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Re: Why can't root check in files?

From: luke
Subject: Re: Why can't root check in files?
Date: Thu, 11 Oct 2001 15:37:47 +1000 (EST)

On 10 Oct, Larry Jones wrote:
>  address@hidden writes:
> > 
> > cvs [commit aborted]: cannot commit files as 'root'
> > 
> > Can someone explain this to me, please?  It's a major problem for me.
> > I had a look through the FAQ and the cvs document, but could find no
> > mention of it.
>  Here's what the current development version of the manual has to say:
>       When committing a permanent change, CVS makes a log entry of who
>       committed the change.  If you are committing the change logged
>       in as "root" (not under "su" or other root-priv giving program),
>       CVS cannot determine who is actually making the change. As such,
>       by default, CVS disallows changes to be committed by users
>       logged in as "root".  (You can disable this option by commenting
>       out the definition of CVS_BADROOT in 'options.h' before building
>       CVS.

Thanks.  That makes sense, and I think it's right.

However, I still think that I'm onto something good here - the cvs
control of Unix config files.  Unfortunately, this sensible cvs feature
utterly prevents me from providing this useful facility.

The idea of modifying cvs to remove the restriction (as I just noticed
the comment is src/options.h suggest):

>   * As such, by default, CVS disallows changes to be committed by users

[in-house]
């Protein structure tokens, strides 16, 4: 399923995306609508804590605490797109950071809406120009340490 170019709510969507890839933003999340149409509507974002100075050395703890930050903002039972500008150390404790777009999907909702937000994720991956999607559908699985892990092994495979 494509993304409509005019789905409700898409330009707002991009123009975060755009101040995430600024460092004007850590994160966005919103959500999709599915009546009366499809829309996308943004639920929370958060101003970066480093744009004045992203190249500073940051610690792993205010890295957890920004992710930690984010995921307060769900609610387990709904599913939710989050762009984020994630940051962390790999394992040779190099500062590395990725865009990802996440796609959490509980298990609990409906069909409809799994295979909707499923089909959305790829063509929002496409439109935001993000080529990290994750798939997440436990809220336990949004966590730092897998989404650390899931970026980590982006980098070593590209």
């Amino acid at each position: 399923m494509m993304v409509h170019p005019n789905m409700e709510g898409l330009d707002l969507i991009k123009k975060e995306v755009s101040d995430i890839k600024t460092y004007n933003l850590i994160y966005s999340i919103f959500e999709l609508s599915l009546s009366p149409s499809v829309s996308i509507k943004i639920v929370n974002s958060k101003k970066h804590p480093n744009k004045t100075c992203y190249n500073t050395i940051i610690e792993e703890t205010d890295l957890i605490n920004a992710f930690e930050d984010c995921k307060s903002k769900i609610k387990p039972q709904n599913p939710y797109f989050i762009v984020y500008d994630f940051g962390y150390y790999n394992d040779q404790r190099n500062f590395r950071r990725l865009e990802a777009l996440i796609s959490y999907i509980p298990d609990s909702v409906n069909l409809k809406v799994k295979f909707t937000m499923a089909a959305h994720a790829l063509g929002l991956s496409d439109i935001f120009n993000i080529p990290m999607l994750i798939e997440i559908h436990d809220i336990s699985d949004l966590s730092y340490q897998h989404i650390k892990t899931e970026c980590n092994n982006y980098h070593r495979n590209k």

>   * logged in as "root".  You can disable this option by commenting out
>   * the lines below.

isn't a good solution either, since I want to release my script that
puts /etc under cvs control.  There would be little value in doing that
if it would require people to compile a special version of cvs.

I think the problem would be solved, though, if cvs were to have the
following commit option added:

    -u USER     This option means, override the apparent user when
                recording the change.  This is useful if you wish
                commit a change as root, or if you are sitting down at
                someone else's login for some reason, and making a
                change there.  Use this option responsibly.

Sometimes, I've wished I could do that.  Sometimes, the complex problem
you're resolving only shows up on certain people's machines, in their
peculiar environment, and it's just 10 times faster to fix it on the

BTW, the shell script I've written proved to be surprisingly
challenging; it's 1200 lines long.  (Hmm, 30% of that is comment - good
for me!)

I plan to test it out a bit more than just on my home Linux system
before I release it.  That is, if I can get this small change made to
cvs.  :-)

Would it make it easier if I offered to do it myself and submit a patch?


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